- Variables can be redeclared in the same block or scope.
- Variables declared with var keyword can be hoisted.
- Variables can not be redeclared in the same block or scope.
- Variables declared with the let keyword can not be hoisted.
- Can not access by the window object.
- Same as let can’t be redeclared in same block or scope and can not be accessed by the window object.
- Variables declared with as const have to assign value instantly and can not reassign other values to them later.
- If the const variable is an object or an array, we can add new array elements and object property values and update those values.
Strict Mode and ‘this’ Keyword
Constructor Functions and Classes
When we are creating objects using Constructor Functions, those functional classes have access to an object called Prototype. This object is conceptually similar to Java Object Class. The prototype is used to add methods and properties to constructor functions and to implement inheritance between functional classes. Only functional classes (like Person) have access to Prototype, not the objects (like p1).
A function that is being used to create an object, as shown above, is called the Constructor Function. We can implement inheritance between two functional classes as below.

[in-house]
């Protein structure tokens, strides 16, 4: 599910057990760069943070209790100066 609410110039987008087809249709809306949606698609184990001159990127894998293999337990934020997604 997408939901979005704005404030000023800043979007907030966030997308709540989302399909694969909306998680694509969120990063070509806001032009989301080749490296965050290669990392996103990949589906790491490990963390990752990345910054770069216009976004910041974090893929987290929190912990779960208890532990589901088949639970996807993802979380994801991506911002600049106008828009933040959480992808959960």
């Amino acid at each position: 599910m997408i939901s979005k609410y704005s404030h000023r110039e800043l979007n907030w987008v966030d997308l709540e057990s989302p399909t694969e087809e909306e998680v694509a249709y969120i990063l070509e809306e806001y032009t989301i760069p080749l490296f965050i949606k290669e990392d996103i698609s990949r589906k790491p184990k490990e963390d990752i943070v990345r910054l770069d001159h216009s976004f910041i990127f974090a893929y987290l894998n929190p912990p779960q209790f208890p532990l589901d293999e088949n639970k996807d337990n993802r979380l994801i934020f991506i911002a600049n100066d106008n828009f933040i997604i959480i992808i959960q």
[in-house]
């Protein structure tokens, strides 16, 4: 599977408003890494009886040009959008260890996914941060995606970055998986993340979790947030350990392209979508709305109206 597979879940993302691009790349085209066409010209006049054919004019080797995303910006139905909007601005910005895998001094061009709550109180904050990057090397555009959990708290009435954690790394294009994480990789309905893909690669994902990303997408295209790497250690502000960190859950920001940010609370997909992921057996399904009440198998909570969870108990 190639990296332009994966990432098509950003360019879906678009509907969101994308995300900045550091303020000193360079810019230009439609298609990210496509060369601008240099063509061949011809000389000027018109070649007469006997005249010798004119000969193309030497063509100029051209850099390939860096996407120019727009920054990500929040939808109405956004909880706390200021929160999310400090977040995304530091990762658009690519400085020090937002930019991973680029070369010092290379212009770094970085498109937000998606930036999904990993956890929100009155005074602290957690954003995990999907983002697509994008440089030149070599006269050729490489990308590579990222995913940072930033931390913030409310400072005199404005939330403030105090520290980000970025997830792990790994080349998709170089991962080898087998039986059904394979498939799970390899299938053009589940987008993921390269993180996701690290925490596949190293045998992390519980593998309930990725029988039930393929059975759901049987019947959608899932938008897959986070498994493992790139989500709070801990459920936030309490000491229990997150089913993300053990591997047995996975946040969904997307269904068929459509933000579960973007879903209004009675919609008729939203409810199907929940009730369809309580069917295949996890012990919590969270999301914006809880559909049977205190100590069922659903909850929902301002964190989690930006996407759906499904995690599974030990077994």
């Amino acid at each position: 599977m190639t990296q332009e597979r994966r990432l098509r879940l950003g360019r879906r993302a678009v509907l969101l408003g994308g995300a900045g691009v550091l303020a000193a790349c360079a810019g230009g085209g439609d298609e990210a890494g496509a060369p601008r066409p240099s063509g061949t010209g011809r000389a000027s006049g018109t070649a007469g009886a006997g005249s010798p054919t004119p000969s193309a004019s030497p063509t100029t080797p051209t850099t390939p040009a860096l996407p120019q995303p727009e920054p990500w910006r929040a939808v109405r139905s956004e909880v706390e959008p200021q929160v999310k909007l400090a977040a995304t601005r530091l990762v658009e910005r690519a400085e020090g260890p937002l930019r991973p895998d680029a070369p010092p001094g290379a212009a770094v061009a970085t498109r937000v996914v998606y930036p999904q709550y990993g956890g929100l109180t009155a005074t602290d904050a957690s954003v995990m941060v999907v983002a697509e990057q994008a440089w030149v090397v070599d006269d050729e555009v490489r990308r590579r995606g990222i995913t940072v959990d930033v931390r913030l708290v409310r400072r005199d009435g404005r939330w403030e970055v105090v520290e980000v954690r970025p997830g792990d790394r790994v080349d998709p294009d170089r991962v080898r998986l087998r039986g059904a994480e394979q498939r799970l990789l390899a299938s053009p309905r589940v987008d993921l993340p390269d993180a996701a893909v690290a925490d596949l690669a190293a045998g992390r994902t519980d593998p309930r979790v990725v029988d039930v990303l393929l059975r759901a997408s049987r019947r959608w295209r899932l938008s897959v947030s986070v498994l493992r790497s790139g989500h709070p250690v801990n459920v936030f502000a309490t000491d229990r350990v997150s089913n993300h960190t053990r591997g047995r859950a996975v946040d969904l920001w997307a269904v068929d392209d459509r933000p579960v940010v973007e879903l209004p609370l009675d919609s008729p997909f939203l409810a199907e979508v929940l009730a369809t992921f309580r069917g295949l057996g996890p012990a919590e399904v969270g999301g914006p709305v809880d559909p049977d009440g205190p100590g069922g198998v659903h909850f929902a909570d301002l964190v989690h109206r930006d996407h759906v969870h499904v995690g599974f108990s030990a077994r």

We can implement the above scenario using the Class syntax, which is introduced in ES6. In the early days, it is not supported by many browsers. But now, the majority of browsers support Class syntax.
Callback and Promises
- But asynchronous operation introduces difficulty when we need to do synchronous processing using data.
- We use Callbacks and Promises to solve this problem.
- The callback is a function that is, being passed to an async task, and on completion, the function will be executed.
- A promise is an object that is being returned from async tasks. Promise has properties to deal with async operations synchronously.
🔸 To do intensive synchronous processing using data, sometimes we have to pass a lot of nested callbacks to a sequence of an asynchronous task; this is called Callback Hell. To solve this problem, we use promise objects. Promise objects have properties and methods to handle complex nested callbacks nicely.